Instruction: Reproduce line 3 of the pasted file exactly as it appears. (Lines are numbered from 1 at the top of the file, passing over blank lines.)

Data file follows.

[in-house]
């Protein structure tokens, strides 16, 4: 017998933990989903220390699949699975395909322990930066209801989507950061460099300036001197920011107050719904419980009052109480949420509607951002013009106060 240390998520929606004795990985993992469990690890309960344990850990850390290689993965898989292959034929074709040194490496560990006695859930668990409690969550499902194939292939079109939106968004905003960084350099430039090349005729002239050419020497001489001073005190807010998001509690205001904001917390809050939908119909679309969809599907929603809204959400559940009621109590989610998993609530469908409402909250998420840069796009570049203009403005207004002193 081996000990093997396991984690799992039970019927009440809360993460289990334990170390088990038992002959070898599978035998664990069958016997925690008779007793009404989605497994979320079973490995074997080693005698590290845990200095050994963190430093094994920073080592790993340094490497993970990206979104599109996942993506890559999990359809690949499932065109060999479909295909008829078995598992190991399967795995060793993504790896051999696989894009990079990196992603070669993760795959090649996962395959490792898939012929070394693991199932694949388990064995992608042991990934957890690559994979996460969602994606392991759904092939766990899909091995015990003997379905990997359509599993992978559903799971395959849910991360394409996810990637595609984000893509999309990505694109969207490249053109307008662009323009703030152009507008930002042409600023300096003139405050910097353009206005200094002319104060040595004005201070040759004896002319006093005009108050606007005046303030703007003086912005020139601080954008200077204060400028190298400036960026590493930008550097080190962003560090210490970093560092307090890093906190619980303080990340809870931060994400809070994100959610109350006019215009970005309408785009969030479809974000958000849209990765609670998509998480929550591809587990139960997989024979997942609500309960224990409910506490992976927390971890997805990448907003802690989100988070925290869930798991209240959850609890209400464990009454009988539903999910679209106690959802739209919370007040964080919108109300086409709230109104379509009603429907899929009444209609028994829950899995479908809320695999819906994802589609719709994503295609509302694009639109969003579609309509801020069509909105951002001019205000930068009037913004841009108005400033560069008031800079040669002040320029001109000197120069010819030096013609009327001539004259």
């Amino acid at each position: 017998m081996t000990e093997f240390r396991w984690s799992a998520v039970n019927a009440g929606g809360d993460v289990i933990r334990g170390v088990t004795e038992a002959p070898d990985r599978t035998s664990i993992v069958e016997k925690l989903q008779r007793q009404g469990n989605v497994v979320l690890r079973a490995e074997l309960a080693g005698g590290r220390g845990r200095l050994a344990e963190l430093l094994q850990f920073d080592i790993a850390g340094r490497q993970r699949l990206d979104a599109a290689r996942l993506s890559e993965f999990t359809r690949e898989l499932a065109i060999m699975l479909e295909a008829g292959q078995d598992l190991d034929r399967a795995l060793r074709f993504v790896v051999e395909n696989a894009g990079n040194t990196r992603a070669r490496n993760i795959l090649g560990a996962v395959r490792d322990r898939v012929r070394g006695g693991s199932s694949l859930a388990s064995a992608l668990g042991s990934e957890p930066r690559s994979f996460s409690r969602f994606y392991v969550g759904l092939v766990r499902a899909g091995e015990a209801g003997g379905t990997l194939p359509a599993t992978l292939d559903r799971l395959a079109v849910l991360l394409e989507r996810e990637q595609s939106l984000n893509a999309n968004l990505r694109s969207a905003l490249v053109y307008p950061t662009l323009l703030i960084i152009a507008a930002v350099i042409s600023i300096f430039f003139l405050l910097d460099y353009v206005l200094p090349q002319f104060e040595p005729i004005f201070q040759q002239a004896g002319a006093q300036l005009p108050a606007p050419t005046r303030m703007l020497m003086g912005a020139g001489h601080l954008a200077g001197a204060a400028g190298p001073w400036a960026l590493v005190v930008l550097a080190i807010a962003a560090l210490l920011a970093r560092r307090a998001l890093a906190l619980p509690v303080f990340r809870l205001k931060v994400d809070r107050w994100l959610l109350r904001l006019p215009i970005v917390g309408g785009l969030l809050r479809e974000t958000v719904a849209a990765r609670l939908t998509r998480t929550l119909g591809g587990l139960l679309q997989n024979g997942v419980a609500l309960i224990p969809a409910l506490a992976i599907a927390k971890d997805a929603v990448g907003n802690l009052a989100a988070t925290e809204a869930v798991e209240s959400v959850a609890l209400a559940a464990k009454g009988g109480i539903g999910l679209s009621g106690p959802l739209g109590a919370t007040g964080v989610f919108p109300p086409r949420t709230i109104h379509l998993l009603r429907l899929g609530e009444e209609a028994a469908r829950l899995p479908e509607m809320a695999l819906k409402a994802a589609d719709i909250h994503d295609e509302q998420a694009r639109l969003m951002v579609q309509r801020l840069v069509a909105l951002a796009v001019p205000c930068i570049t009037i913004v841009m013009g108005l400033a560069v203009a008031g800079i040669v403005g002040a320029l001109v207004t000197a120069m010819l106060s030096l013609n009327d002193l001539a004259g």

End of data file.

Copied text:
């Amino acid at each position: 017998m081996t000990e093997f240390r396991w984690s799992a998520v039970n019927a009440g929606g809360d993460v289990i933990r334990g170390v088990t004795e038992a002959p070898d990985r599978t035998s664990i993992v069958e016997k925690l989903q008779r007793q009404g469990n989605v497994v979320l690890r079973a490995e074997l309960a080693g005698g590290r220390g845990r200095l050994a344990e963190l430093l094994q850990f920073d080592i790993a850390g340094r490497q993970r699949l990206d979104a599109a290689r996942l993506s890559e993965f999990t359809r690949e898989l499932a065109i060999m699975l479909e295909a008829g292959q078995d598992l190991d034929r399967a795995l060793r074709f993504v790896v051999e395909n696989a894009g990079n040194t990196r992603a070669r490496n993760i795959l090649g560990a996962v395959r490792d322990r898939v012929r070394g006695g693991s199932s694949l859930a388990s064995a992608l668990g042991s990934e957890p930066r690559s994979f996460s409690r969602f994606y392991v969550g759904l092939v766990r499902a899909g091995e015990a209801g003997g379905t990997l194939p359509a599993t992978l292939d559903r799971l395959a079109v849910l991360l394409e989507r996810e990637q595609s939106l984000n893509a999309n968004l990505r694109s969207a905003l490249v053109y307008p950061t662009l323009l703030i960084i152009a507008a930002v350099i042409s600023i300096f430039f003139l405050l910097d460099y353009v206005l200094p090349q002319f104060e040595p005729i004005f201070q040759q002239a004896g002319a006093q300036l005009p108050a606007p050419t005046r303030m703007l020497m003086g912005a020139g001489h601080l954008a200077g001197a204060a400028g190298p001073w400036a960026l590493v005190v930008l550097a080190i807010a962003a560090l210490l920011a970093r560092r307090a998001l890093a906190l619980p509690v303080f990340r809870l205001k931060v994400d809070r107050w994100l959610l109350r904001l006019p215009i970005v917390g309408g785009l969030l809050r479809e974000t958000v719904a849209a990765r609670l939908t998509r998480t929550l119909g591809g587990l139960l679309q997989n024979g997942v419980a609500l309960i224990p969809a409910l506490a992976i599907a927390k971890d997805a929603v990448g907003n802690l009052a989100a988070t925290e809204a869930v798991e209240s959400v959850a609890l209400a559940a464990k009454g009988g109480i539903g999910l679209s009621g106690p959802l739209g109590a919370t007040g964080v989610f919108p109300p086409r949420t709230i109104h379509l998993l009603r429907l899929g609530e009444e209609a028994a469908r829950l899995p479908e509607m809320a695999l819906k409402a994802a589609d719709i909250h994503d295609e509302q998420a694009r639109l969003m951002v579609q309509r801020l840069v069509a909105l951002a796009v001019p205000c930068i570049t009037i913004v841009m013009g108005l400033a560069v203009a008031g800079i040669v403005g002040a320029l001109v207004t000197a120069m010819l106060s030096l013609n009327d002193l001539a004259g």